Though “Dazed and Confused” certainly is a smarter, more observant drama than its reputation would suggest, it’s hard to ignore its many superficial pleasures as well. “Dazed’s” laid-back, ambling tone makes it conducive to watching it in just about any state (Chuck Klosterman famously said that he’s “watched ‘Dazed and Confused’ approximately sixty-five times, and [has] been stoned for approximately sixty-four of those viewings”), and it has endless replay value. It’s very, very funny filled with many visual gags, great lines of dialogue, and Slater, one of the best stoner characters in film history, courtesy of Rory Cochrane, who rambles about how George Washington grew fields of weed and Martha had a “big fat bowl” waiting for him when he got home. “Dazed and Confused” closely resembles the feeling of a long intoxicated night out with friends: it’s fun and it feels like it’ll last forever, but underneath the surface lies existential dread about how the good times won’t last forever, and how maybe the good times weren’t so good after all.
More thoughts from the web:
Roger Ebert, RogerEbert.com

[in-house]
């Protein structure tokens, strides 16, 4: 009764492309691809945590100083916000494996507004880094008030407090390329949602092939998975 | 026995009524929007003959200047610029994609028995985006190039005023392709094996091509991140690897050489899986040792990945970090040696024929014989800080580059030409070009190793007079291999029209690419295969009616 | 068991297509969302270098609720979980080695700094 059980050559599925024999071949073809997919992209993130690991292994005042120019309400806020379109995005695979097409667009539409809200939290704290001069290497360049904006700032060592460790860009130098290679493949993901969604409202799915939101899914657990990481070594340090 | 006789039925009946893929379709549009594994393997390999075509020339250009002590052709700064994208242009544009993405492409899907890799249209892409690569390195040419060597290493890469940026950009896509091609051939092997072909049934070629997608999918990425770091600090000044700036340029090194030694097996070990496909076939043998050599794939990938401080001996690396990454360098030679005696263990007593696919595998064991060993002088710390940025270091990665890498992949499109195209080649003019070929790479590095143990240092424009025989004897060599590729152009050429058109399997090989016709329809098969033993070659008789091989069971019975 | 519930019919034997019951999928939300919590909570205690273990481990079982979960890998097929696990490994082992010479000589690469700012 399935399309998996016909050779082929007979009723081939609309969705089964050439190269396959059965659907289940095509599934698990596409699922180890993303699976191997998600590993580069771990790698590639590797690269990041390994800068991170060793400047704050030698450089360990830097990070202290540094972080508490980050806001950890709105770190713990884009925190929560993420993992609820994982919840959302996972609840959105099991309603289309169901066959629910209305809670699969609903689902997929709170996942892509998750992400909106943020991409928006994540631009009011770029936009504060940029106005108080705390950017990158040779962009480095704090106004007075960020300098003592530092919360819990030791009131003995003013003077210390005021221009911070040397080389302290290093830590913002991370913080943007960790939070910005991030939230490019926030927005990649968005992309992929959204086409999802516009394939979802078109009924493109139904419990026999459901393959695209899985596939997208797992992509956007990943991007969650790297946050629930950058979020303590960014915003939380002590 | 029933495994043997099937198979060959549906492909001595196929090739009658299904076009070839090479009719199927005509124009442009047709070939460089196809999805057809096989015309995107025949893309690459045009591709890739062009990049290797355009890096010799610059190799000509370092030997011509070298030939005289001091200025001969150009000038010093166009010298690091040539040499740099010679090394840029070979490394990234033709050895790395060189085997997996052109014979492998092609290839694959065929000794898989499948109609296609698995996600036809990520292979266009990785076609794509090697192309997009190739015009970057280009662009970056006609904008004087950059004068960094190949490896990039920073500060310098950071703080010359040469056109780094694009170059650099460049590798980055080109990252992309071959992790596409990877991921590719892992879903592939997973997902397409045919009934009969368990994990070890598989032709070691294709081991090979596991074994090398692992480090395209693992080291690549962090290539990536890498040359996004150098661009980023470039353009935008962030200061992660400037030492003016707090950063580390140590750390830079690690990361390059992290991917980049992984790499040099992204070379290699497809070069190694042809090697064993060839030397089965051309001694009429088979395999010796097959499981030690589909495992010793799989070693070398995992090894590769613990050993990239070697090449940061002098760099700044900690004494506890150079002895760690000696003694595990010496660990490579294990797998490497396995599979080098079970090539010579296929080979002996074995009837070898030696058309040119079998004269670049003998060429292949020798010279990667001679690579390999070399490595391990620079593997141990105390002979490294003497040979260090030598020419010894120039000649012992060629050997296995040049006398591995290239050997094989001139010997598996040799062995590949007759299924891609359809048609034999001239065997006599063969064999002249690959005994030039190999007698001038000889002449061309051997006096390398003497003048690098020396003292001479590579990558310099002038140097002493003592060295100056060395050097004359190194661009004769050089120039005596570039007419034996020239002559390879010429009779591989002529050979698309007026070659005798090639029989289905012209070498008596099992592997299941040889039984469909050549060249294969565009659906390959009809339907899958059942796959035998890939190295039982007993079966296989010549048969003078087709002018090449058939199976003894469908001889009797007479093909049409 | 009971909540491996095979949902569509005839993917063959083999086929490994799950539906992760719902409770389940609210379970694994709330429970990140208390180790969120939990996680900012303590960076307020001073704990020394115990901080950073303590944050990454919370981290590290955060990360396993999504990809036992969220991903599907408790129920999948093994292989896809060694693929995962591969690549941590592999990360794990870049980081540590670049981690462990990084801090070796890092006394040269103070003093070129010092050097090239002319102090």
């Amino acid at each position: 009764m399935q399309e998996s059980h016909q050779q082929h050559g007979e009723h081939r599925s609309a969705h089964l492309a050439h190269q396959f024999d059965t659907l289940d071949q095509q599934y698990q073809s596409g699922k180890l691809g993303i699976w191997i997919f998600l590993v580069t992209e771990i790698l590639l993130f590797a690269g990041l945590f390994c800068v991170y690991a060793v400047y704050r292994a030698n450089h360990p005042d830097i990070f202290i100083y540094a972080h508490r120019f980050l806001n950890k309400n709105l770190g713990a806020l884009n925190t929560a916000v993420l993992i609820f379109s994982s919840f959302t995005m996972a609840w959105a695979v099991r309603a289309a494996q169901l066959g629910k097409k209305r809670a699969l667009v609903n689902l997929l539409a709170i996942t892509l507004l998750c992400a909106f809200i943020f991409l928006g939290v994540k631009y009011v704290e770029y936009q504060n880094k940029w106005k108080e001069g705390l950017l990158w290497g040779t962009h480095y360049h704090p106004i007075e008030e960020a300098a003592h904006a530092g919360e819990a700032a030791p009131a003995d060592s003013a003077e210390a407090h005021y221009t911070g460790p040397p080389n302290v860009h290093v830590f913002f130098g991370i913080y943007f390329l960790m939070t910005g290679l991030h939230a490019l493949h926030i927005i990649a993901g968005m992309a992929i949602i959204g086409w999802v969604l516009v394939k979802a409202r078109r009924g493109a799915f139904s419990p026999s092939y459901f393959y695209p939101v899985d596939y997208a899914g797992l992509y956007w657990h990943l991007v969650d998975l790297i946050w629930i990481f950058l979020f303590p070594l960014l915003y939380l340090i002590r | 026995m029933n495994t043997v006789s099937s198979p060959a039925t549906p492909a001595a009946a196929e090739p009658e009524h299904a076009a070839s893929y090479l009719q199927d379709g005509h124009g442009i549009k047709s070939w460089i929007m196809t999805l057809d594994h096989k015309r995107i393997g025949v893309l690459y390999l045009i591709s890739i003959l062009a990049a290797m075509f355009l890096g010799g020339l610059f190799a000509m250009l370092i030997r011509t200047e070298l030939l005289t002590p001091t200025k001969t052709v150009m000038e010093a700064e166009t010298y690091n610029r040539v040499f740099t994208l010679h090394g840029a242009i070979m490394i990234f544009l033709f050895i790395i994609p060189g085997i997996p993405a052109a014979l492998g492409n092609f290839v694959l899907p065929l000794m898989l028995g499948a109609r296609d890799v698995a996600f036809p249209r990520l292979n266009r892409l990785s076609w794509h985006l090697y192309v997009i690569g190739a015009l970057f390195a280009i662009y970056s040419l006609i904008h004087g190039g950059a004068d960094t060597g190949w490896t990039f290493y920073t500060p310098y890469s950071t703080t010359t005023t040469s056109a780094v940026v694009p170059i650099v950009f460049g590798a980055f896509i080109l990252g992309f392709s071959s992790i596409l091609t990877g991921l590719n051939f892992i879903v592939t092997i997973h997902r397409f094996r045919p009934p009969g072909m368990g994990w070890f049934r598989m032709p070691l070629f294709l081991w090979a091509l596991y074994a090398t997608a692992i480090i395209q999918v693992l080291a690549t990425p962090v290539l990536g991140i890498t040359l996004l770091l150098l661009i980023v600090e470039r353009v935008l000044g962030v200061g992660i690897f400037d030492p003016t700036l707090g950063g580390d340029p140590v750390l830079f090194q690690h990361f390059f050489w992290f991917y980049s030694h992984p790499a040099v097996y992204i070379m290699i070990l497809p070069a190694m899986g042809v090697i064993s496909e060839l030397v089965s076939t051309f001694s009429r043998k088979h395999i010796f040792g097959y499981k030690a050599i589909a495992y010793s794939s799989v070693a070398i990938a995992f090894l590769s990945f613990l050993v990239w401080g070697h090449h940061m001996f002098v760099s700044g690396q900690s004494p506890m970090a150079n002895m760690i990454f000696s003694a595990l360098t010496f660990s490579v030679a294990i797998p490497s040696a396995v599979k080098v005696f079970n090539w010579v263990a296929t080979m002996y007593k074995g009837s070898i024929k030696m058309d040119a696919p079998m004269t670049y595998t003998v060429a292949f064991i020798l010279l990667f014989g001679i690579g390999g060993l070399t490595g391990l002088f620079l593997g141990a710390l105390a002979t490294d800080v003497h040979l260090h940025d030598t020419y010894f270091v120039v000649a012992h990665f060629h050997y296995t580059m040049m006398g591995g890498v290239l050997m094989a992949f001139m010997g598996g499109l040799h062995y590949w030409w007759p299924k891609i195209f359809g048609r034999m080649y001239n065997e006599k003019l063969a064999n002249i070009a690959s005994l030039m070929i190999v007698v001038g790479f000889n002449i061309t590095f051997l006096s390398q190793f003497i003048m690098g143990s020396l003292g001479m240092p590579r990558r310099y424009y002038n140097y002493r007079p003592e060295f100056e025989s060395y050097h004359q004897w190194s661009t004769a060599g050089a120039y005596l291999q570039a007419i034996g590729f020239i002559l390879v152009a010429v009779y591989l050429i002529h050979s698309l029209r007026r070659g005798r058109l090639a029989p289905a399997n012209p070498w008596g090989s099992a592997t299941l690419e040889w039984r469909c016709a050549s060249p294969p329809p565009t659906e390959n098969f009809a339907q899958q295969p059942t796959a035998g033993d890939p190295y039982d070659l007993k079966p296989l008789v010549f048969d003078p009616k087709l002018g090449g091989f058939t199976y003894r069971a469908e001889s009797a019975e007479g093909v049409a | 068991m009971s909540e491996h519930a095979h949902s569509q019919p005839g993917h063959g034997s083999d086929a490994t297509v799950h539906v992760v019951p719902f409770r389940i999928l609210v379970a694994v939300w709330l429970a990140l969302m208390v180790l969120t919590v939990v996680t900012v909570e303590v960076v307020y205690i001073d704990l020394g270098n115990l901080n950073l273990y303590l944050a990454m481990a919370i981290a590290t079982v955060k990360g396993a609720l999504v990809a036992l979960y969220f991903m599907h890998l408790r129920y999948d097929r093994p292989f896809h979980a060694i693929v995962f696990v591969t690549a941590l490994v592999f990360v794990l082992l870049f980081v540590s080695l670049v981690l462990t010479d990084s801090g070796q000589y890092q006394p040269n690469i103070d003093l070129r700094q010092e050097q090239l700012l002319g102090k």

We follow a large number of teenagers, boys and girls, popular and not, “good” and “troubled,” as they drive aimlessly around town, drink beer, hang out, trade adolescent life-truths, lust, experiment with sex, fight, and in general, try to invest their passage into adulthood with a significance it does not seem to have. “If I ever say these were the best years of my life,” one of the kids says, “remind me to kill myself.” Linklater does not impose a plot on his material. “Dazed and Confused” (the title comes from a song) is not about whether the hero gets the girl, or the nerd loses his virginity, or the bully gets beaten up. It doesn’t end in a tragic car crash, although it does end in some quiet moments of truth, which are not pressed too hard. The film’s real inspiration, I think, is to depict some high school kids from the 1970s with such unblinking attention that we will realize how romanticized most movie teenagers are. A lot of these kids are asking, with Peggy Lee, “Is that all there is?” Read more.